Green Plastics Process Discovered
University of Massachusetts Amherst researchers have discovered a new chemical process to make p-xylene, an important ingredient of common plastics, at 90 percent yield from lignocellulosic biomass, the highest yield achieved to date.
Xylene chemicals are used to produce PET (polyethylene terephthalate), which is used in many products including soda bottles, food packaging, synthetic fibers for clothing and automotive parts.
As chemical engineering researcher Paul Dauenhauer and colleagues explain in the current issue of Green Chemistry, the chemical industry currently produces p-xylene from more expensive petroleum, while the new process will make the same chemical from lower-cost, renewable biomass. He and colleagues call the process “ultraselective” because of its ability to achieve 90 percent selectivity for the desired product.
The biomass-derived p-xylene can be mixed with petroleum-based plastics, and consumers will not be able to tell the difference, researchers say. Meanwhile, manufacturers and chemical companies will be able to operate more sustainably and at lower cost.
The UMass Amherst team’s discovery highlights the impact of nano-structured catalyst design on renewable chemical processes. Led by Wei Fan, they examined a large number of nano-porous catalytic materials, including zeolites, investigating their capability for producing p-xylene. Researchers found a specific material identified as “zeolite beta” to be optimal.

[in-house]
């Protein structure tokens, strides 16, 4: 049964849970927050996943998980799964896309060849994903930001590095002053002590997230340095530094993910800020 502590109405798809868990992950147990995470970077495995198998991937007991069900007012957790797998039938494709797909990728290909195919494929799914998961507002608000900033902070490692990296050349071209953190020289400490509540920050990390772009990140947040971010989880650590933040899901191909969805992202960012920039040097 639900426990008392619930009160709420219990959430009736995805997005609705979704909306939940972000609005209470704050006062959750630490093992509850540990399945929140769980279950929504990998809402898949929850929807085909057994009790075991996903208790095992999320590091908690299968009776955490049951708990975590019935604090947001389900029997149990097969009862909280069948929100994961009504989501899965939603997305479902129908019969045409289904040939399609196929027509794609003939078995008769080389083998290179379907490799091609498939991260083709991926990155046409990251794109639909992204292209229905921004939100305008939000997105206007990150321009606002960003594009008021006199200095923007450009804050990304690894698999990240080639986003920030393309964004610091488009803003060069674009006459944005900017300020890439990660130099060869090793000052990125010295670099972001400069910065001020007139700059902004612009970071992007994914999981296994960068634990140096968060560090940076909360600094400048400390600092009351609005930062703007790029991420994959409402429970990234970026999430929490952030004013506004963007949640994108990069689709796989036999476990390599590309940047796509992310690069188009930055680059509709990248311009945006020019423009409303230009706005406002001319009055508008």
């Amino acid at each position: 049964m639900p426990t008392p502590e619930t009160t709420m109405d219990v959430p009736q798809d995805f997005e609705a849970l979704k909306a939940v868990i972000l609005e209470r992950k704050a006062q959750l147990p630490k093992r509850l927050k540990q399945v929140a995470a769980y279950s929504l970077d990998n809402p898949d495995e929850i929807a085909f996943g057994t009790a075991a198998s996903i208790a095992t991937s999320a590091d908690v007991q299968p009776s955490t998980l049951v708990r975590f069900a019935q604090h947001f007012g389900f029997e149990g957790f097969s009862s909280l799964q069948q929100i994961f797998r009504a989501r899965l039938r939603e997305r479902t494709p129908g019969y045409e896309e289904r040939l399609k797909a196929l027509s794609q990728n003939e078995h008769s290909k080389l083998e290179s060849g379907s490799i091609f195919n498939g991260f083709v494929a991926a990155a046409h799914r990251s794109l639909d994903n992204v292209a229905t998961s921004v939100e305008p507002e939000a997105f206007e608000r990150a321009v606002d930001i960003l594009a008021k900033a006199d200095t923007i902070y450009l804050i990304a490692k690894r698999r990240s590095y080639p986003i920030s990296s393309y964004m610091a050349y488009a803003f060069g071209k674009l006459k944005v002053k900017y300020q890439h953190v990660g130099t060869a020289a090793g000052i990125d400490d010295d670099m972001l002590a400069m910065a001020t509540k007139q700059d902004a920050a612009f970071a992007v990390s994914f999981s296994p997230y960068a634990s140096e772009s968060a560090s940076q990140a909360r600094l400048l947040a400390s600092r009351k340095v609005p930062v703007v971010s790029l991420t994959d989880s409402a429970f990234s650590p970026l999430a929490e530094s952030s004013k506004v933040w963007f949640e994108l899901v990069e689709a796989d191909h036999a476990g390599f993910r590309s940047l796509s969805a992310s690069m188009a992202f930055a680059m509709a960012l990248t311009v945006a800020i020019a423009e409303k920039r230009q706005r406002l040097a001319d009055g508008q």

The latest report from EL PRO provides research on green plastics, including both biodegradable and bio-based materials, that can help companies cut greenhouse gas emissions, reduce consumption of fossil resources and minimize waste-to-landfill.
BASF last month inked a deal with California biochemical company Genomatica to build a production facility to make sugar-based 1,4-butanediol (BDO) using Genomatica’s technology. The German chemical giant says renewable BDO has valuable applications for the plastics, textile and automotive industries.
Also in May, US based biochemical firm OPX Biotechnologies entered into an agreement with German chemical company Evonik Industries to jointly develop bio-based chemicals.
Photo Credit: Steven Depolo via Flickr
Energy Manager News
- Behind the Meter Podcast: A New Metric for Datacenter Cooling
- The Advantages of Metal Roofs
- PACE Loan Program in Pulaski County, AK
- Online Tool Introduced in Vermont
- SWL&P Looks to Increase Electric Revenues by Over $2 Million
- Schneider Electric’s NEO Network: Helping Make Efficiency Projects Real
- Efficiency Project Complete in Meriden, CT
- BuildingIQ Makes 2 Moves